9. Nice. What model is it? We have a 4M?? or whatever the last one IH built. We bought it in 1950 but only to put up oat hay as we already had combines. It was last used in 1965.
  10. I did say JD had nothing to do with the formation of Velie or the manufacture of their products. All I said is you could get a Velie through some of their dealers. And, the Velie tractor first appeared in 1916. JD bought out WB in 1918. That is not a very big gap in years. I wouldn't bet on not being able to buy a Velie tractor at a JD dealership. Here is a Velie tractor pulling a JD plow at some tractor demonstration. A lot of dealers back then just like today used short line companies to fill out their lineup. Some of these dealerships were nothing more then general stores that sold the machinery on the side. Some JD dealers were selling Waterloo Boys before JD bought the company. Also, the St Louis and Atlanta Sales branches were listing the Big Four 30 tractor in their catalogs. So you could buy a tractor at some JD dealerships before JD bought out Waterloo Boy. My info came from JR Hobbs.
  11. Nice find. Those MMs seemed to be unique in their own way. I would like to have one some day since our first tractor was more or less a MM. It was actually a TC 21-32
  12. JD might not have had anything to do with the formation and manufacturing of Velie but for a short time you could buy a Velie car through JD. There was a local JD dealer around here a hundred years ago that also sold Veile automobiles. That is not a coincidence. The dealership closed up in the 50s. This is about as close JD came to producing cars. http://www.american-automobiles.com/Deere.html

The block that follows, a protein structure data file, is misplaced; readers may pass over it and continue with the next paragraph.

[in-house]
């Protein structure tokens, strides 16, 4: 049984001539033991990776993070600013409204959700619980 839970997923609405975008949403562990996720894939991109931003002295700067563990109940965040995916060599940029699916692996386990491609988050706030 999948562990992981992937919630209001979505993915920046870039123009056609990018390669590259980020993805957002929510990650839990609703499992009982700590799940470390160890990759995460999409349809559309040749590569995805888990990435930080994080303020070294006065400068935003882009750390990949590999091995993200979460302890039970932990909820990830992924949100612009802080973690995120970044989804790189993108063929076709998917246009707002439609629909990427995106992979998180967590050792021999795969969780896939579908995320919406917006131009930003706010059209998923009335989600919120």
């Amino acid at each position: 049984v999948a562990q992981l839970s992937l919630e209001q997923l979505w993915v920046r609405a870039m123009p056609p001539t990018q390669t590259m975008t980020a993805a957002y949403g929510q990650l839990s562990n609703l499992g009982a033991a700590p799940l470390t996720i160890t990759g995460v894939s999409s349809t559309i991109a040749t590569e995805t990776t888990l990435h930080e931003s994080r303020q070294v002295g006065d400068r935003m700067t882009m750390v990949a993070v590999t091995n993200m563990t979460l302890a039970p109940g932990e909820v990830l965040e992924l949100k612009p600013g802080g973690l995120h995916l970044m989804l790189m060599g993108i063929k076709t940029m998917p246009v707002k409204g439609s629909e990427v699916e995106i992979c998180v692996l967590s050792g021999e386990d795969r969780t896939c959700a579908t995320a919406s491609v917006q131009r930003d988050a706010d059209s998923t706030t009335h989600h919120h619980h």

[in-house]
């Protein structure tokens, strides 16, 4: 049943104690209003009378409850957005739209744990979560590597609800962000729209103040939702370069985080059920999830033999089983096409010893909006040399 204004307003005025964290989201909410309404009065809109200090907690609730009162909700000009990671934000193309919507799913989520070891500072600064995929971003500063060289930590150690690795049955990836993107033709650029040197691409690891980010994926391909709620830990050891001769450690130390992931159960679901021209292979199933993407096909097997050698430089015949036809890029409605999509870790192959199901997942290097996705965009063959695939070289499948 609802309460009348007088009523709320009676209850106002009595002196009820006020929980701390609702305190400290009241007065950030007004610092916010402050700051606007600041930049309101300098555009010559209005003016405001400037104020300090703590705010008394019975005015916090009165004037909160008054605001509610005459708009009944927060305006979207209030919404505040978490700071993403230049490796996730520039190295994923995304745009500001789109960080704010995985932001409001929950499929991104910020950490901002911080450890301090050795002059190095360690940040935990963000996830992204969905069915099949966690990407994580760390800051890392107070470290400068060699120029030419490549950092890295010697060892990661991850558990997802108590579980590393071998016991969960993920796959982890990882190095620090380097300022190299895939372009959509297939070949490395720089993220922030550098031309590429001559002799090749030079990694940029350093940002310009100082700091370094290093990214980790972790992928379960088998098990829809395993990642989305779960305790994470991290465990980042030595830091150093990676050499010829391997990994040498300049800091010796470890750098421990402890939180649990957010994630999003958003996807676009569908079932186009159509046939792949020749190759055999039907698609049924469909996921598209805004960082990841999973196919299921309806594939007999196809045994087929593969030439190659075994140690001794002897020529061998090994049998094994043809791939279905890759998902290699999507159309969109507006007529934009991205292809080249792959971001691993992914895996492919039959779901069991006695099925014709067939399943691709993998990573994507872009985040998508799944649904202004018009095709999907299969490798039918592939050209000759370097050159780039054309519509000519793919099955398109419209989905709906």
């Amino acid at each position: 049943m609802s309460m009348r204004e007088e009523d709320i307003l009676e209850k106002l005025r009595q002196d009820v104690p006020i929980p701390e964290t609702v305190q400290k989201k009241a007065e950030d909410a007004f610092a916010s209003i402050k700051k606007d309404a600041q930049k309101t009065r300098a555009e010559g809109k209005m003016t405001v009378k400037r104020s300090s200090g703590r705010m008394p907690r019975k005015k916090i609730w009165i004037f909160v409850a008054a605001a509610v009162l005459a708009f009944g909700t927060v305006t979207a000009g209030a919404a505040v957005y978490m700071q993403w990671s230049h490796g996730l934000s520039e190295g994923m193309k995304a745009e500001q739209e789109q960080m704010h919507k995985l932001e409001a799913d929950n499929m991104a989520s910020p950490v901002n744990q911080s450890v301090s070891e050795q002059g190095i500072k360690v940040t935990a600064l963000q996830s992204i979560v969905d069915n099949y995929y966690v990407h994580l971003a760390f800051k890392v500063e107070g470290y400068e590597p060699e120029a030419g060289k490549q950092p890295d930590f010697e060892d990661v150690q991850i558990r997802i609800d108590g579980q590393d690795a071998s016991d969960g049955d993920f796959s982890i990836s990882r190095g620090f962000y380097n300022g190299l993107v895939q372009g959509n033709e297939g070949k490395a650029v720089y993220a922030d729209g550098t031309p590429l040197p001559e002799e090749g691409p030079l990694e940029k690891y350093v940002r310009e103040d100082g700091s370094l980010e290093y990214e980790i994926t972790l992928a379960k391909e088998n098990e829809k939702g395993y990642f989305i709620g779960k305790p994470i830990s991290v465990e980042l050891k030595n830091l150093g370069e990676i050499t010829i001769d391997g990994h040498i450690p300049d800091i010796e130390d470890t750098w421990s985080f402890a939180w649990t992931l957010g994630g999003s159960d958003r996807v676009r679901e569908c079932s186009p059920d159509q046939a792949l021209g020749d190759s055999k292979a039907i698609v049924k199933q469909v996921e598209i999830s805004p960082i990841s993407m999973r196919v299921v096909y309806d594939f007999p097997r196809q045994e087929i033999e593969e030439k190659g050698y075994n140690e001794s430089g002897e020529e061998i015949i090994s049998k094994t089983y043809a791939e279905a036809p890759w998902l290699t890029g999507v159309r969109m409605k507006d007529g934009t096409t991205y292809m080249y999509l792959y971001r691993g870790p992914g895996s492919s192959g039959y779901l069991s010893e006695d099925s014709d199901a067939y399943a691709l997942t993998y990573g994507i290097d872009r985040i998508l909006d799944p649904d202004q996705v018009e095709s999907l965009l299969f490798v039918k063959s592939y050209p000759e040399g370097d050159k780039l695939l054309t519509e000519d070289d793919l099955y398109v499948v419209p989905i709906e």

13. Over 20 years ago we went from a JD 265 with that POS Kawasaki to a 455 with the yanmar diesel. It was way too expensive of a machine just to mow grass but it hasn't let us down yet either. I perfered the foot control over the handle. Now it's regulated to tiller duty since we got a zero turn.
  14. Around here the only reason the color red didn't completely disappear from tractors was because of Steiger. If CIH hadn't acquired Steiger my dealer would have kept pushing the Versatiles they were selling before the merger. Actually according to tractordata the rigid steers were made up to 1995 as the 9240 and 9260. So they didn't drop them right away. IH not having a top of the line high hp tractor when everybody else did I think hurt them a little. I thought the reason why the 4840 was popular in the south is because they liked 3-point equipment and the 4840 was one of the few or maybe only tractor that could lift a 12 row planter or cultivator. Someone from down there will have to chime in. I would think a 3788 would compare favorably to a 4840 in marginal conditions. That extra driven axle makes a big difference. Nobody can dispute the 4840 was the tougher tractor though. About the only knock was the only 8 speed powershift transmission.
  15. Those Wagners were the first modern 4 wheel drive tractors and some what popular around here.